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a lecture on life



Randy Pausch wanted his kids to remember him. At 46, Pausch had 3 young kids, ten tumors in his liver and only a few months left to live.

“There are so many things I want to tell my children, and right now, they’re too young to understand. … I want the kids to know who I am, what I’ve always believed in, and all the ways in which I’ve come to love them. … I wish the kids could understand how desperately I don’t want to leave them.”

In an effort to preserve himself for his children, Pausch, a professor at Carnegie Mellon, decided to deliver a lecture. His topic: “Really Achieving Your Childhood Dreams.”

Unlike so many who forget their dreams, or think them impossible, Pausch achieved almost every one of them. (And you can’t help but think, if he had more time, his list would have been full of check-marks).

Pausch wanted to become a Disney Imagineer. He did it. He wanted to be in zero gravity. He did it. He wanted to author an article in the World Book encyclopedia. He did it. He wanted to become Captain Kirk. While this he couldn’t achieve, but he did get to meet the man. And he wanted to play in the NFL. Well…we can’t win them all.

This book inspires you to reevaluate your own life and poke around that old toy box to find your own list of childhood dreams.

Pausch’s book is inspiring because of the impressive life he led, not because of what he did after he was diagnosed with cancer. With only a few months to live, he didn’t have to dig up his list of to-dos. It was his list of already-dones. He reminds us that we should always be living our life like we only have months to live.

I can’t help but think if he weren’t dying of cancer, I wouldn’t like him. He comes across condescending and contradictory at times. But I can’t fault him for this, since he had a very limited time to write this book. I’m sure he didn’t have time to mince words.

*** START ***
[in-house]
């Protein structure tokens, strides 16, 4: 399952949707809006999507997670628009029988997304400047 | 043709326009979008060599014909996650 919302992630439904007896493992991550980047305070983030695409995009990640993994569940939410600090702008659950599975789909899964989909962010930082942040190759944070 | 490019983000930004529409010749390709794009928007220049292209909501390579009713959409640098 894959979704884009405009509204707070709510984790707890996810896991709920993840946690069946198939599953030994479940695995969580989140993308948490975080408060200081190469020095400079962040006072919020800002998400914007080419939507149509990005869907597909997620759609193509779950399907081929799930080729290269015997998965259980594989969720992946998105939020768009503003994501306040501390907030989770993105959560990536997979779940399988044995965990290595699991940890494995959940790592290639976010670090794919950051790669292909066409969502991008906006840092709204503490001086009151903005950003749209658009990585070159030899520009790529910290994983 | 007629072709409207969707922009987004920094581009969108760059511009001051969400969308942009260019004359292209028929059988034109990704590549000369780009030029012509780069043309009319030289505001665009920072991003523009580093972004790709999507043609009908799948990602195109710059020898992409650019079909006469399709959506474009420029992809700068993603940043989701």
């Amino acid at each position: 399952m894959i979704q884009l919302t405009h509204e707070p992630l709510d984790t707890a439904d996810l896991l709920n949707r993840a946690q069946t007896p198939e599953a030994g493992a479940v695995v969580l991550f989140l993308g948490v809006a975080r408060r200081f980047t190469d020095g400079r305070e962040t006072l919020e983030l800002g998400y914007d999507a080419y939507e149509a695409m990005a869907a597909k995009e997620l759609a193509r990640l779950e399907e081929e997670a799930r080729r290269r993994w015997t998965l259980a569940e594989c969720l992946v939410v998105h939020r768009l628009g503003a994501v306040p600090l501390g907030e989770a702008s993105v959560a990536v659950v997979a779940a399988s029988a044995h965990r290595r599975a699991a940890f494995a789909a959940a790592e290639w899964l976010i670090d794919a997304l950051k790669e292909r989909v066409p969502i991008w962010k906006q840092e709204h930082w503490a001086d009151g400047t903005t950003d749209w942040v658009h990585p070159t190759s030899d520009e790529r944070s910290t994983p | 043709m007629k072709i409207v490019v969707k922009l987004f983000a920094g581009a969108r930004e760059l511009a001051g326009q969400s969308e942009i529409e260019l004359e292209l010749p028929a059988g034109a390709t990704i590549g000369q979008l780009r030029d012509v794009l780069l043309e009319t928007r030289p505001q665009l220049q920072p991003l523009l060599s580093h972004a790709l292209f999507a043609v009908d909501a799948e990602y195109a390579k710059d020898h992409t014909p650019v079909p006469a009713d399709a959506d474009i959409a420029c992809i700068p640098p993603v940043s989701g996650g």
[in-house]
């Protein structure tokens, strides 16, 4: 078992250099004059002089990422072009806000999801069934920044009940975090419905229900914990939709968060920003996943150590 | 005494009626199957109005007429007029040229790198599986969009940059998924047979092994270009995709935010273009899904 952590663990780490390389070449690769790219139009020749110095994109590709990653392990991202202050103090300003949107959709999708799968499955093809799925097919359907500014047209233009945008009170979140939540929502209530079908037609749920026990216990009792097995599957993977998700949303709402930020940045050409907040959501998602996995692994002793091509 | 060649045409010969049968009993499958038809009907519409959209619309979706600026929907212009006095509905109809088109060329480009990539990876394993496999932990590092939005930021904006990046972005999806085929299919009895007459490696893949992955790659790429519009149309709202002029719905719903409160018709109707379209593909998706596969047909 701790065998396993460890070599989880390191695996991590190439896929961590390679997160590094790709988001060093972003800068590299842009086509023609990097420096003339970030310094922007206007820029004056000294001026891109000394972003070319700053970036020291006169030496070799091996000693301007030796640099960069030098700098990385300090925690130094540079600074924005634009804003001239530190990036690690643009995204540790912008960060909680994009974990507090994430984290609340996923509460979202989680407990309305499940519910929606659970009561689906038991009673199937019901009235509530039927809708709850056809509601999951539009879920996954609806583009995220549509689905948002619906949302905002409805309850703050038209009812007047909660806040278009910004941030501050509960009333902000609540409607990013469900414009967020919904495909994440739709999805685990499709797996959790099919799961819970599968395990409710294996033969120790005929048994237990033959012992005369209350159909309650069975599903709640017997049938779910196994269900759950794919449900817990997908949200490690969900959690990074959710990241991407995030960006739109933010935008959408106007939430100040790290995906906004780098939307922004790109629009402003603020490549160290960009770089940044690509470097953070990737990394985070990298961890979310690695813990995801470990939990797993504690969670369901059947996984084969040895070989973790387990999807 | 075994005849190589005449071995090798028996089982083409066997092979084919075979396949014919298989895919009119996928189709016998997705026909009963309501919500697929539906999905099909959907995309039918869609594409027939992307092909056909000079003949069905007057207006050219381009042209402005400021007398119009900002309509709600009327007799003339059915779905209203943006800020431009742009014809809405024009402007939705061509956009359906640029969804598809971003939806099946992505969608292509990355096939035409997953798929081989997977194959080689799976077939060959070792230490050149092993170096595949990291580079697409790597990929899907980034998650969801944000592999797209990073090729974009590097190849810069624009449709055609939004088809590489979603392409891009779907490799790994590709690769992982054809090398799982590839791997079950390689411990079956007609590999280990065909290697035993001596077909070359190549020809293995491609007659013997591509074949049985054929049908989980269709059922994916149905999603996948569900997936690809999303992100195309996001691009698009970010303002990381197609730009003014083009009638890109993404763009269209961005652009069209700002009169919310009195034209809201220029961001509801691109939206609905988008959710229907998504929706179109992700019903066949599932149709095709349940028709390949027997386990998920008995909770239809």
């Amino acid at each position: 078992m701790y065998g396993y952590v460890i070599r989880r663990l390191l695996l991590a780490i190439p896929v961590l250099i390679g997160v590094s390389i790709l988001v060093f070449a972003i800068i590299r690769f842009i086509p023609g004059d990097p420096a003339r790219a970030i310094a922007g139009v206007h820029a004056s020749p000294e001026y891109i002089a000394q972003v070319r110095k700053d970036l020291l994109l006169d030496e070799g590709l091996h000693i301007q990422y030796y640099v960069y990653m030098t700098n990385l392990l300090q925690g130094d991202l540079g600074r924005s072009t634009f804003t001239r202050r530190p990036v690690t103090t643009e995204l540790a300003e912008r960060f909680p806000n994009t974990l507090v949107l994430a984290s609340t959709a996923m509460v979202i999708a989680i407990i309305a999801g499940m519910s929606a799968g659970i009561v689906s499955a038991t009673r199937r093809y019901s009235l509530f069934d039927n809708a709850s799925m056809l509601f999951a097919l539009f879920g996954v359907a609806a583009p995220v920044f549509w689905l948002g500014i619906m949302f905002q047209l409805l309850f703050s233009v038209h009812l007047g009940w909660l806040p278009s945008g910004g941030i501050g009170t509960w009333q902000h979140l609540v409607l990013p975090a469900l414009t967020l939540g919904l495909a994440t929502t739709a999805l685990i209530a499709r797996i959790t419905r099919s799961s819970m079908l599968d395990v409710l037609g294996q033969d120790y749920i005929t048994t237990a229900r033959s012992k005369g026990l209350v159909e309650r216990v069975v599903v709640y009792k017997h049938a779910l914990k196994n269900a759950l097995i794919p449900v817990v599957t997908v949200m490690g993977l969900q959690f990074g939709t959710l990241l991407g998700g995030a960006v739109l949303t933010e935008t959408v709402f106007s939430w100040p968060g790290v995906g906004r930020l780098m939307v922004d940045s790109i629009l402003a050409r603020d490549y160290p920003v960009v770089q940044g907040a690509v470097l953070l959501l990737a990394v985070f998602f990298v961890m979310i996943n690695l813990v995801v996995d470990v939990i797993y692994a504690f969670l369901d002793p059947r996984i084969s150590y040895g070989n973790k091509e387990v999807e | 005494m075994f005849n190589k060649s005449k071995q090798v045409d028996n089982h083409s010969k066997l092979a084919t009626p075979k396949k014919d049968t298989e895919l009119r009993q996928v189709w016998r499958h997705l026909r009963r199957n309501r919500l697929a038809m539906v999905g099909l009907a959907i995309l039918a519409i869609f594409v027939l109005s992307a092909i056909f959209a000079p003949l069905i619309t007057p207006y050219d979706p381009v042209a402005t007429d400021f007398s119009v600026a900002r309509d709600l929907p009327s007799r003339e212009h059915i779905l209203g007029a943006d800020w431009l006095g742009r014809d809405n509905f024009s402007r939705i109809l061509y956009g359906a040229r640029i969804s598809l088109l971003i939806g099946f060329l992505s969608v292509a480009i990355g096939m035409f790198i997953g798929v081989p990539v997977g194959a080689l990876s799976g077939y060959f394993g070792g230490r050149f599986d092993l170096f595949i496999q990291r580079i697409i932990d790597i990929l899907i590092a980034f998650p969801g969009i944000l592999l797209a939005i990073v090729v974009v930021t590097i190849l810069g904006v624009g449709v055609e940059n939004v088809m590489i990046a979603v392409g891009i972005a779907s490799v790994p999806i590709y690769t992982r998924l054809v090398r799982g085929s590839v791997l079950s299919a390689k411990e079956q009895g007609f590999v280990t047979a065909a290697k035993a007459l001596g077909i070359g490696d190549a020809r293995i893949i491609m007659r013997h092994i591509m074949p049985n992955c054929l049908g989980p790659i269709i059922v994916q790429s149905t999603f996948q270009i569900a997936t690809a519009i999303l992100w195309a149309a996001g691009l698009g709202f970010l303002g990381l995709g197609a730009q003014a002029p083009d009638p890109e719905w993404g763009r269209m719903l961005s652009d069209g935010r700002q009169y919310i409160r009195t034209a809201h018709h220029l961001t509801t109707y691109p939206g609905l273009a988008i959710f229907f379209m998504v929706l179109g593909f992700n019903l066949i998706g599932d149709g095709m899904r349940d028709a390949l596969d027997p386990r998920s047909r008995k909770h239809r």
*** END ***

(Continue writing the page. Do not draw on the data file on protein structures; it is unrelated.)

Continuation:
His messages are clear and simple, and a little bit obvious:

Stop complaining.

“Too many people go through life complaining about their problems. I’ve always believed that if you took one-tenth the energy you put into complaining and applied it to solving the problem, you’d be surprised by how well things can work out.”

Look for the best in everybody.

“Almost everybody has a good side. Just keep waiting. It will come out.”

Say thank you.

“Showing gratitude is one of the simplest yet most powerful things humans can do for each other. And despite my love of efficiency, I think that thank-you notes are best done the old-fashioned way, with pen and paper.”

Tell the truth.

“Honesty is not only morally right, it’s also efficient. In a culture where everyone tells the truth, you can save a lot of time double-checking.”

Be prepared.
No job is beneath you.
Just ask.
Know who you are.
Never give up.

Pausch delivered his last lecture on September 18, 2007.

“’Lucky’ is a strange word to use to describe my situation, but a part of me does feel fortunate that I didn’t get hit by the proverbial bus. Cancer has given me the time to have these vital conversations … that wouldn’t be possible if my fate were a heart attack or a car accident.”


Randy died July 25th, 2008. He was 47.
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“a lecture on life”